Skip to content

Trisha Ashley Writers Tips

“TrishaTrisha Ashley shares her writing tips with budding writers.

Read very widely, but especially current bestsellers in the genre you’re writing for. Ask yourself what their novels are giving the reader that yours doesn’t.

Trisha Ashley

“TrishaTrisha Ashley’s ‘Sunday Times’ bestselling novels have twice been shortlisted for the Melissa Nathan Award for Comedy Romance, and ‘Every Woman for Herself’ was nominated by readers as one of the top three romantic novels of the last fifty years.’The House Of Hopes And Dreams’ is her latest book.

  1. To readers of the blog who may not be familiar with you or your writing, can you tell us a bit about yourself and how you got into writing.
    From being a little girl I knew I wanted to be a writer and painter and by my late teens had moved on from poetry, little plays and short stories to writing novels…very bad novels.

    Since I thought that all you needed to do to be a novelist was live your life, read a lot and keep writing (true), I went off to Art College to study fine art – but quickly transferred to the architectural glass department instead. Like Angel, the heroine of ‘The House of Hopes and Dreams’, painting with light added another dimension.

    I kept writing and sending off my novels over the next few years, settling down to write dark domestic satire. After many rejections (some of them including very helpful and encouraging advice), and various ups and downs, I was introduced to my agent, Judith Murdoch, who persuaded me to run a strand of romantic comedy through my novels – which I did. The first to be published was ‘Good Husband Material’ and I haven’t looked back since.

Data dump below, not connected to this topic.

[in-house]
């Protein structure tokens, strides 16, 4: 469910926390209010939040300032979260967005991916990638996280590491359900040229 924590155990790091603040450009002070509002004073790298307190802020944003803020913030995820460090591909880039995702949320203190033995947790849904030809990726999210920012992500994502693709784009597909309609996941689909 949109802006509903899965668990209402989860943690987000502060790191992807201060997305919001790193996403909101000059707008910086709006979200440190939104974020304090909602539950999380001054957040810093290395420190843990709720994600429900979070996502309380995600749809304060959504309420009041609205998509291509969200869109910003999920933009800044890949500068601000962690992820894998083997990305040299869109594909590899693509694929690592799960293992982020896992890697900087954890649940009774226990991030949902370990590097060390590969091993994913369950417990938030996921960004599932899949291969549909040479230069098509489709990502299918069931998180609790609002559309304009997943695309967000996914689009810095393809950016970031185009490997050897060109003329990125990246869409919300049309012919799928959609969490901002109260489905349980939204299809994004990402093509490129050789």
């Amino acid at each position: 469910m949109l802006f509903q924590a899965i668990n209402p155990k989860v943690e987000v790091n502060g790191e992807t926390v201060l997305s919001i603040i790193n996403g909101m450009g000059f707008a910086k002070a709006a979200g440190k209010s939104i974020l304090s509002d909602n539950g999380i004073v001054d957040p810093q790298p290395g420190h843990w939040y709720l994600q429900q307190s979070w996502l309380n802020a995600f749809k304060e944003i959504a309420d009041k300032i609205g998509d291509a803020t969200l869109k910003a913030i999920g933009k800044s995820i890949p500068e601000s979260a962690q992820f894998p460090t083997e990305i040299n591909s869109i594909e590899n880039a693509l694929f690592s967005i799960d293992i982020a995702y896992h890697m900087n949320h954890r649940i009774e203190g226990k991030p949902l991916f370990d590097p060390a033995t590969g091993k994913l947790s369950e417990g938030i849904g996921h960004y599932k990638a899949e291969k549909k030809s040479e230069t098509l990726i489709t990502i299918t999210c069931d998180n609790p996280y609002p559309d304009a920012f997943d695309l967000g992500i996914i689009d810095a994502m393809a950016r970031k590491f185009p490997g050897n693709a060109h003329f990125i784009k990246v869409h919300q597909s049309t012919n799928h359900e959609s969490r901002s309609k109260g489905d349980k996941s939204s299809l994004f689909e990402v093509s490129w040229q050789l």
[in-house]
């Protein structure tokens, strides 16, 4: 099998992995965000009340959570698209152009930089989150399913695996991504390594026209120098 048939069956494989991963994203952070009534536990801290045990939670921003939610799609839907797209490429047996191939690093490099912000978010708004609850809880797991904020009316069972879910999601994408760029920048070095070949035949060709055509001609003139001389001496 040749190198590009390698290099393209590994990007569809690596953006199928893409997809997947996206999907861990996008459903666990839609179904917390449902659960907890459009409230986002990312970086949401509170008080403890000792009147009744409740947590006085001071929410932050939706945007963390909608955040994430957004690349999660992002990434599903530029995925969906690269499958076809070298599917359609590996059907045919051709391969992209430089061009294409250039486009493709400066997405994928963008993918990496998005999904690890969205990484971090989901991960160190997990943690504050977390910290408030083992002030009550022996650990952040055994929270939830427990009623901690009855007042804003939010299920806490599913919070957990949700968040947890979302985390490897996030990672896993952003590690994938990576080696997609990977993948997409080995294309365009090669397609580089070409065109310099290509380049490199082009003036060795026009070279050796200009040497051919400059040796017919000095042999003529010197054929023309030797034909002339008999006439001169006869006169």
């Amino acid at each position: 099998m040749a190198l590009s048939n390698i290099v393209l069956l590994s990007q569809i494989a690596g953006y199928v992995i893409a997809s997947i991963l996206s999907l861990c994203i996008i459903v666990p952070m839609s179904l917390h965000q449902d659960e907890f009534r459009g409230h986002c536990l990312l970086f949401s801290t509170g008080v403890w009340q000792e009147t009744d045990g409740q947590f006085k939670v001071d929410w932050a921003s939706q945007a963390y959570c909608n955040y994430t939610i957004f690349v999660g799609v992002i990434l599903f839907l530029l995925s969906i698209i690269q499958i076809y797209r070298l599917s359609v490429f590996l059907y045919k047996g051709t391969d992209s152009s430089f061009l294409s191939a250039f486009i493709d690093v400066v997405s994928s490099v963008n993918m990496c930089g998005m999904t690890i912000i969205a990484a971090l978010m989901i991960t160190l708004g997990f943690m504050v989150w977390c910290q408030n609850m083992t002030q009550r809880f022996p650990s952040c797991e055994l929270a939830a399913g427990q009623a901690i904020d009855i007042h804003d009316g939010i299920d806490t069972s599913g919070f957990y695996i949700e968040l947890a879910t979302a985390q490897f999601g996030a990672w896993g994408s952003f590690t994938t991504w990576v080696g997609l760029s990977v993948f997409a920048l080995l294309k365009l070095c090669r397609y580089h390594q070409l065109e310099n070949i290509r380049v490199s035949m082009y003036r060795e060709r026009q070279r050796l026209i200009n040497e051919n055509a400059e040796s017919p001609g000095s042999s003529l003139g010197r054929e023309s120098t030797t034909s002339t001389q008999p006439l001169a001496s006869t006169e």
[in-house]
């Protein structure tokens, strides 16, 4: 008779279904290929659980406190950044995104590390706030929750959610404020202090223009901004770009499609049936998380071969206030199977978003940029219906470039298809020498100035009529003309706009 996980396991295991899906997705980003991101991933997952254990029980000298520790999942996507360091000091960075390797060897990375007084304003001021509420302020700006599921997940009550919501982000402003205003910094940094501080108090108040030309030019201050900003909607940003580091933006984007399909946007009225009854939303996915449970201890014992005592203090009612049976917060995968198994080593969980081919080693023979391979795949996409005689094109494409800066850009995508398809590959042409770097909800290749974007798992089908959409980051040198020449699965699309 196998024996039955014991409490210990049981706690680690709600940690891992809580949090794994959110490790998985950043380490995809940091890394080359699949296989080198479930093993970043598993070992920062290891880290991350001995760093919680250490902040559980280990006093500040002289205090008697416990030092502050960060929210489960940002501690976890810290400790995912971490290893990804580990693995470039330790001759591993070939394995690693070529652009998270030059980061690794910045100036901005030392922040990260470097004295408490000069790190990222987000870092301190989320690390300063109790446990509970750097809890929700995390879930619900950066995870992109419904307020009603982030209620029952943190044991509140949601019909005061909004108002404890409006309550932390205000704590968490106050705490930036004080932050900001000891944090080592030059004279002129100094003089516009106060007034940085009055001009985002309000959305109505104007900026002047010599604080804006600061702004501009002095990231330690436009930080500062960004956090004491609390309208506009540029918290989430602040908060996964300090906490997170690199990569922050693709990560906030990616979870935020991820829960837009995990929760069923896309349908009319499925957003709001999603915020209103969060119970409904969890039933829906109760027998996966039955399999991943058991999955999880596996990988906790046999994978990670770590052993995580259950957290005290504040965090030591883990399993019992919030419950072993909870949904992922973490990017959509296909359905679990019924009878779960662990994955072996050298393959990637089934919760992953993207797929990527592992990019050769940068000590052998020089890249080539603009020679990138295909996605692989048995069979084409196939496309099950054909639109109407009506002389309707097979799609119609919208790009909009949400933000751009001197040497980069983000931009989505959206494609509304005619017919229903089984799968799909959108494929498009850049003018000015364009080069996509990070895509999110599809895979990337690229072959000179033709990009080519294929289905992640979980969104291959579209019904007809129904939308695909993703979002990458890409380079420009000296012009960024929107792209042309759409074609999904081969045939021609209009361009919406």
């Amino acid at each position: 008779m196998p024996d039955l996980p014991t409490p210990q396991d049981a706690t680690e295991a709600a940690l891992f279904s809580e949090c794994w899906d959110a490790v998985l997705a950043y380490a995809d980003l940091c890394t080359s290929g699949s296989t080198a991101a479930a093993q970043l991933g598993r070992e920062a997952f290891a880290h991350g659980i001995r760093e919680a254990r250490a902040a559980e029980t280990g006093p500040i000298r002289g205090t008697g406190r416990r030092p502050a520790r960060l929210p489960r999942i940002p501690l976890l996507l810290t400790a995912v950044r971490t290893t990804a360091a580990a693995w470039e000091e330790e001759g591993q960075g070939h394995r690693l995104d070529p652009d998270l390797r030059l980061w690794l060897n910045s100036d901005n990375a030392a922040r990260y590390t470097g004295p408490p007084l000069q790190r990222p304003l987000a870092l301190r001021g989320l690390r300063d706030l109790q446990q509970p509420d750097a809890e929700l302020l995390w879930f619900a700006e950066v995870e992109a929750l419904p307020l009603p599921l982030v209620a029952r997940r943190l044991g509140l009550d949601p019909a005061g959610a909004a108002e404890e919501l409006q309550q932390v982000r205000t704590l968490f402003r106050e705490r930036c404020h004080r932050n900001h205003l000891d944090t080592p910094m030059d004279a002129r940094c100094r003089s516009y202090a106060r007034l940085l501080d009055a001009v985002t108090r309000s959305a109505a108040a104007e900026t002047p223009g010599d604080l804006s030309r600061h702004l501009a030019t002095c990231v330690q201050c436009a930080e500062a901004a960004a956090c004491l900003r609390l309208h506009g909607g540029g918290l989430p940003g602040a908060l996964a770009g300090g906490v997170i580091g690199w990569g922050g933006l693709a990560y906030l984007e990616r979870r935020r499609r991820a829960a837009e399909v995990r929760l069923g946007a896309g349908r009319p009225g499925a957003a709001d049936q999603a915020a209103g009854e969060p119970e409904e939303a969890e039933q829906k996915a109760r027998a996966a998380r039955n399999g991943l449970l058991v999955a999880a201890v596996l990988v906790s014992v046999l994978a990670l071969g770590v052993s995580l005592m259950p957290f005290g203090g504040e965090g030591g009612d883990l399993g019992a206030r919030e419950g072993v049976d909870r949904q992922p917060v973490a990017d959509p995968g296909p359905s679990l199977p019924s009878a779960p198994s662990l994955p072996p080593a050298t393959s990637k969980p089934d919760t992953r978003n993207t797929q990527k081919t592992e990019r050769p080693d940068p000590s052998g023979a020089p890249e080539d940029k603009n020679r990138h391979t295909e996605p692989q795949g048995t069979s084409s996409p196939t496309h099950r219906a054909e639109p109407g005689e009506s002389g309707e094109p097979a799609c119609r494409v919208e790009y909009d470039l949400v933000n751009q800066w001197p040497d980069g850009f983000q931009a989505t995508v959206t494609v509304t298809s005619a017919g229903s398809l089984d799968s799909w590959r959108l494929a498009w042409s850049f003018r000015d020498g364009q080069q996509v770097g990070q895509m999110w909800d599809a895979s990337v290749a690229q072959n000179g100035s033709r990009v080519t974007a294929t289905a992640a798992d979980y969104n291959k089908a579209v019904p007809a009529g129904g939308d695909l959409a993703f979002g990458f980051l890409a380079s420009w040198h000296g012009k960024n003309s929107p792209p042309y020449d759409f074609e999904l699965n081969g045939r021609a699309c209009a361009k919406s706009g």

2. Can you tell us about your new book ‘The House of Hopes and Dreams’
    Carey and Angel have been best friends since childhood, so when Carey inherits a run-down Arts and Crafts house and Angel loses her long term partner and her happy, productive life in his stained glass studio, it seems meant to be that she and Carey should move into Mossby together and turn the old house into a home.

    Of course, the house does have a tragic past and more than one mystery to solve…

  3. If you were to start your own book club, what authors would you ask to join?
    I can’t imagine starting a book club, where you all decide on one book to read and discuss – these days, if the writing hasn’t grabbed me by chapter three then, to quote Douglas Adams, it’s ‘Goodbye, and thanks for all the fish.’ Life’s to short to waste trudging through stuff you find dreary, pretentious, bleakly sordid, or just plain boring, even if it’s been hyped to the skies, garlanded with bay leaves and won some prestigious literary award.

    I do like a really challenging read from time to time – but it needs to be good writing and well worth the journey.